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I am using an Arduino to control servo MX18A by serial, and trying to use computer to communicate with the Arduino by another serial to send commands to Arduino and change the servo control mode. Once the computer send a message to Aruduino, I hope it could response in time because may be there is something emergency like the servo being out of control ,under which circumstance I have to change the control strategy in time.

However, it seems like Arduinos like UNO, MEGA does not have serial interruption, so once the message from computer comes, it could not response in time.

I know that judging serial.available() in every loop is one solution, but in my different servo control strategy there are many time delays, for loops and while loops, which means that I have to put serial.available() in every time delay or for loops, making the code hard to write and maintain.

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    there are many time delays”. This is your problem. Learning to program without delays is the solution. – Edgar Bonet Jun 12 '18 at 12:51
  • @EdgarBonet What about for and while loops? They are common in code design, and both of them will takes some time and have the same effect as explicit delay. – bigxiao Jun 12 '18 at 13:45
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    Then you will need a finite state machine. In a nutshell: if you have to be responsive, program in a non-blocking fashion. – Edgar Bonet Jun 12 '18 at 14:10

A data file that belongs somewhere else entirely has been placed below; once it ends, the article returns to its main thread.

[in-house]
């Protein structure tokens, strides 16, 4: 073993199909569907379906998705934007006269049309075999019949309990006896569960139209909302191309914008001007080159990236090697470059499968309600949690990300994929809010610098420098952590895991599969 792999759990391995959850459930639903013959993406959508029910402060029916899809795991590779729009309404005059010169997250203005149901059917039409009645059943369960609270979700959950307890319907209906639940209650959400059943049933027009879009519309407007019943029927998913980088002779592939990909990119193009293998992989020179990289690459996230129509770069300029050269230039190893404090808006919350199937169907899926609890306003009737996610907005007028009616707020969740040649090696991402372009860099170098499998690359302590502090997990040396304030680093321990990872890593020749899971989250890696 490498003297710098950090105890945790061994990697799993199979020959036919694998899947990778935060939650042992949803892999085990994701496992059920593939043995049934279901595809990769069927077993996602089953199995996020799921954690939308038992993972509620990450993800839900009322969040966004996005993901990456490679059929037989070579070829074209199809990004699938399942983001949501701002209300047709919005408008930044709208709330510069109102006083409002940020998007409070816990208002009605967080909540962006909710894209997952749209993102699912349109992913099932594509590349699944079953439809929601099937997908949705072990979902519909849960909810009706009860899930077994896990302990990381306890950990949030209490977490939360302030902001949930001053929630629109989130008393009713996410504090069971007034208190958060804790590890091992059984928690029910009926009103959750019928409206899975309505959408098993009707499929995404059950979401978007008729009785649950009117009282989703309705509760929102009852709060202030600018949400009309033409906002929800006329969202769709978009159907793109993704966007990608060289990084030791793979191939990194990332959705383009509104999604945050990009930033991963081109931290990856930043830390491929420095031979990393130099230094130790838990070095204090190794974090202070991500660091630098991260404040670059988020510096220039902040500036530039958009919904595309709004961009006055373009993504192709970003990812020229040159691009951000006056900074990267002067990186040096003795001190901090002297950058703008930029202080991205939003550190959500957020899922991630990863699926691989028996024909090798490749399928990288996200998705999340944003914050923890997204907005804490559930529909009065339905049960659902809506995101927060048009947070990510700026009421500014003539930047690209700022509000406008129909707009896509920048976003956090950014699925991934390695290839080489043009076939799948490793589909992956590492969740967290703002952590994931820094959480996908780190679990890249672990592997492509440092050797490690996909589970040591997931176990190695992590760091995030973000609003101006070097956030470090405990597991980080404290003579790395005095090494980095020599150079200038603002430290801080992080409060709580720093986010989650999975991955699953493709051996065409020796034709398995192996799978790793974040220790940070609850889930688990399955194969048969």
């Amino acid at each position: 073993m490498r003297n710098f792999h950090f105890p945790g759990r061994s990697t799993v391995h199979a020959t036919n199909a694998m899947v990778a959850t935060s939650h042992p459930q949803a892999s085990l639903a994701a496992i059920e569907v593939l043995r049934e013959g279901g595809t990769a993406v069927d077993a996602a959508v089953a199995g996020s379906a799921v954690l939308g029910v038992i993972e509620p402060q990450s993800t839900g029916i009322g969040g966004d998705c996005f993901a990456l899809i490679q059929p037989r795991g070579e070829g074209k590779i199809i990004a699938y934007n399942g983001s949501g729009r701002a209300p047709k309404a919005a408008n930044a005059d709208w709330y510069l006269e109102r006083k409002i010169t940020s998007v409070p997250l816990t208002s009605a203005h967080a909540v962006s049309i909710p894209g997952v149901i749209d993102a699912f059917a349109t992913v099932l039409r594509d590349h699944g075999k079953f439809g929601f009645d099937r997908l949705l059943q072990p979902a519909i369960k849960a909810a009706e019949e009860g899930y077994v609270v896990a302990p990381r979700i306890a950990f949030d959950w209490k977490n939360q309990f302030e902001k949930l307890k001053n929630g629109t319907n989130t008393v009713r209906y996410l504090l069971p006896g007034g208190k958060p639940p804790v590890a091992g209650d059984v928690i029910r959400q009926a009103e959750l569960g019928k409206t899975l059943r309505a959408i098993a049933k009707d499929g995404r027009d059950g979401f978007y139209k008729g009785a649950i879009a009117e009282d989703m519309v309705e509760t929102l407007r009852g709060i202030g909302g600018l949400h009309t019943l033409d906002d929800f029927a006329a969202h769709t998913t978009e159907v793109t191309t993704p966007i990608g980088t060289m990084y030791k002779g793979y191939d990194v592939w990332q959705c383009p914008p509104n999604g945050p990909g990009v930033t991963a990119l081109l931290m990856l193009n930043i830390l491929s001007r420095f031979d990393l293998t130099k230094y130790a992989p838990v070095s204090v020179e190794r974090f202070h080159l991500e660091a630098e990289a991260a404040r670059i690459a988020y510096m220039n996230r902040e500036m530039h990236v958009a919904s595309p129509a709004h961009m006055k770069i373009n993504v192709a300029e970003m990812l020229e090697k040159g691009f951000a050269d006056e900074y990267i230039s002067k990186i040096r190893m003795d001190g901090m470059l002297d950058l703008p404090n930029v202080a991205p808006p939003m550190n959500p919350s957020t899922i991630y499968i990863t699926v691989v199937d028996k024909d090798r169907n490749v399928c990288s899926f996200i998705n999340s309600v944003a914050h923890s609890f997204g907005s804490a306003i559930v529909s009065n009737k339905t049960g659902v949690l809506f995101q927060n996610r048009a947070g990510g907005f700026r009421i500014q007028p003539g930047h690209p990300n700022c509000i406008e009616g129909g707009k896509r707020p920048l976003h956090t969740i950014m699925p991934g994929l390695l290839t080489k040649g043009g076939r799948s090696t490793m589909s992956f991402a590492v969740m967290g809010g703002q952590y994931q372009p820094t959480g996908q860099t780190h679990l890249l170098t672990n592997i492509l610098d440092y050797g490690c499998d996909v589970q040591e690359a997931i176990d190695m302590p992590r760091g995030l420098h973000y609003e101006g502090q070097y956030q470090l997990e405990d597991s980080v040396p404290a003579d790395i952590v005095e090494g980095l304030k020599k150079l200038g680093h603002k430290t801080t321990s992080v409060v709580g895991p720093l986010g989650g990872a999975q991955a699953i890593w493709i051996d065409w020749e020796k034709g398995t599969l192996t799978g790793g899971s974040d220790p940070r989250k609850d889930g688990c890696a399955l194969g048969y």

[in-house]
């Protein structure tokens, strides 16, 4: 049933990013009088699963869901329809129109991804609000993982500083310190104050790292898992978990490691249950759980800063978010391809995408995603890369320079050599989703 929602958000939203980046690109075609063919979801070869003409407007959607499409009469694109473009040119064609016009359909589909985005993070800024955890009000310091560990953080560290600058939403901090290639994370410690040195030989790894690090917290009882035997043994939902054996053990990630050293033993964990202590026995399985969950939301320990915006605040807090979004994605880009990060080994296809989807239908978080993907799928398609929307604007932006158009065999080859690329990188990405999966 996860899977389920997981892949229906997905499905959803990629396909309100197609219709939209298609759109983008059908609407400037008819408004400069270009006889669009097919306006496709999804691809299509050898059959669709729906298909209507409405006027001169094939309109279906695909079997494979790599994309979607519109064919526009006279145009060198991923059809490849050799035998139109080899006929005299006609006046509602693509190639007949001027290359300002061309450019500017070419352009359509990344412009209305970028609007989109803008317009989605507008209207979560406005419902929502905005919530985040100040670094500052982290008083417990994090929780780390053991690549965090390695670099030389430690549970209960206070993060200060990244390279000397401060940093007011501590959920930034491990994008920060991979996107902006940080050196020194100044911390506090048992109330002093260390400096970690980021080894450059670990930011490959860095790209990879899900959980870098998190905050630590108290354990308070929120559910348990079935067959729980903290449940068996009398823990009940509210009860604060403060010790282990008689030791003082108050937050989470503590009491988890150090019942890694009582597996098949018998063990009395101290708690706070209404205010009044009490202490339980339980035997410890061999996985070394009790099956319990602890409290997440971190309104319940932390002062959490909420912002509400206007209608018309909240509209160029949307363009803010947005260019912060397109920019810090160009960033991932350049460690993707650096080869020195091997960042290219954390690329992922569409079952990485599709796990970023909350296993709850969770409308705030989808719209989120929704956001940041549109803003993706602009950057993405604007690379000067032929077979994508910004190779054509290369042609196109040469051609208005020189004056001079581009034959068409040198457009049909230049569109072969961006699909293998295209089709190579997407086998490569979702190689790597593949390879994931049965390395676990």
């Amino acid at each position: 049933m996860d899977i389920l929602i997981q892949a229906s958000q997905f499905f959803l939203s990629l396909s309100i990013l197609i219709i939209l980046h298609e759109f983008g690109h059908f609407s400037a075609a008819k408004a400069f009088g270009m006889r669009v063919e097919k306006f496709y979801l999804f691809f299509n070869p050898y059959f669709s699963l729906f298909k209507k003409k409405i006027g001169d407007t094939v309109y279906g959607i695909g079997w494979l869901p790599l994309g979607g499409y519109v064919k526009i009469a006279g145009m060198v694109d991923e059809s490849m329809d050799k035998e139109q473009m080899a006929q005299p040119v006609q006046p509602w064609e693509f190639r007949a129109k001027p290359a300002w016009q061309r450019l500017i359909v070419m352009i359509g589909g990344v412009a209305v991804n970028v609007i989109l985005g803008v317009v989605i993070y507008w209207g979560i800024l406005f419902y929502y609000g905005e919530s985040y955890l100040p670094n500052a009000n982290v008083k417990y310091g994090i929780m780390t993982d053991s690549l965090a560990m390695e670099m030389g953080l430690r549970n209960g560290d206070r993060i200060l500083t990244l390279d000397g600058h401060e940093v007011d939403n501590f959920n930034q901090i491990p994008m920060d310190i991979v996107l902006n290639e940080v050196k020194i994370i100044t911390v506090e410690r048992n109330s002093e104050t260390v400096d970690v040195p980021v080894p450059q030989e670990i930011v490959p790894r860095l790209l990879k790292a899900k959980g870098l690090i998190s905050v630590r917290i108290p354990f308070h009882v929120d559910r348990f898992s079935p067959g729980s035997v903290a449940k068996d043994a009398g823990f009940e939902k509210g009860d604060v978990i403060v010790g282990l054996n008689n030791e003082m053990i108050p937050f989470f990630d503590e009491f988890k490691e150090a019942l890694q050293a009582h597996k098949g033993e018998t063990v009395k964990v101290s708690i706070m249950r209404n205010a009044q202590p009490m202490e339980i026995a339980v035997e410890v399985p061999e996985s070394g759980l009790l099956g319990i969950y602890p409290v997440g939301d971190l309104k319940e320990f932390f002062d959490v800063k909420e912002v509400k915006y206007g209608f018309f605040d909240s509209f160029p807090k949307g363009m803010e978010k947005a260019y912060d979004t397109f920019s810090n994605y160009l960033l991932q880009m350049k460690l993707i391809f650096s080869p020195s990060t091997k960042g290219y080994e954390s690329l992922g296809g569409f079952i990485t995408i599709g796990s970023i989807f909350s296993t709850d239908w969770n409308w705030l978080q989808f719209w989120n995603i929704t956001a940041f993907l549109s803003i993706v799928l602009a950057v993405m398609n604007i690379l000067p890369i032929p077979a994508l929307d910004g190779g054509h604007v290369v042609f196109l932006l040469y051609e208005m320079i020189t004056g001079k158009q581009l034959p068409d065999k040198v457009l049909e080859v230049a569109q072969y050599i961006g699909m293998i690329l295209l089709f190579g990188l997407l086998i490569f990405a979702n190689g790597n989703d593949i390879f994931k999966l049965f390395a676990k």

• While all boards support serial interrupts on their serial port, beware that `328 based boards like the Uno only have one serial port. "Software Serial" implementations can be partially interrupt based, but tend to need a lot of the processor's attention during reception so may not fit well into an interrupt-dependent program design. – Chris Stratton Jun 12 '18 at 15:15
  • @ChrisStratton I use UNO in my platform, which has four serial ports. – bigxiao Jun 12 '18 at 15:34
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It is not a case of "An Arduino" that can do serial interupts. All Arduino boards have serial interrupts, but they are already used to receive the data and store it in a buffer for you to consume when you have the time.

The Arduino API does not define any serial interrupt handling routines. That kind of thing is designed to be handled internally by the API code, not by the user. That's the whole point of the Arduino API - to abstract away such technicalities from the user.

If you want to use the serial interrupt yourself you will have to write your own serial handling code.

Or write your code in such a way that serial interrupts aren't needed.

  • How to write user-defined serial handling code and replace the original default code? Is there any interface for user to do that? – bigxiao Jun 12 '18 at 14:42
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    @bigxiao: Locate the file named "HardwareSerial.cpp" in the Arduino installation, copy it into your sketch's directory and tweak it to your needs. – Edgar Bonet Jun 12 '18 at 14:47
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Why not use a timer to check if any data is in the serial buffer every say 2 seconds. The DUE has interrupts available on ALL pins so that could be a viable alternative solution. You shouldn't use blocking code anyway, e.g. whiles and delays.

  • Arduino DUE has serial interruption, which is open for users? – bigxiao Jun 12 '18 at 15:31
  • It states that ALL digital pins on DUE work with interrupts so if you set an interrupt on a serial RX line it would trigger when data was received. – Brian Moreau Jun 13 '18 at 9:15

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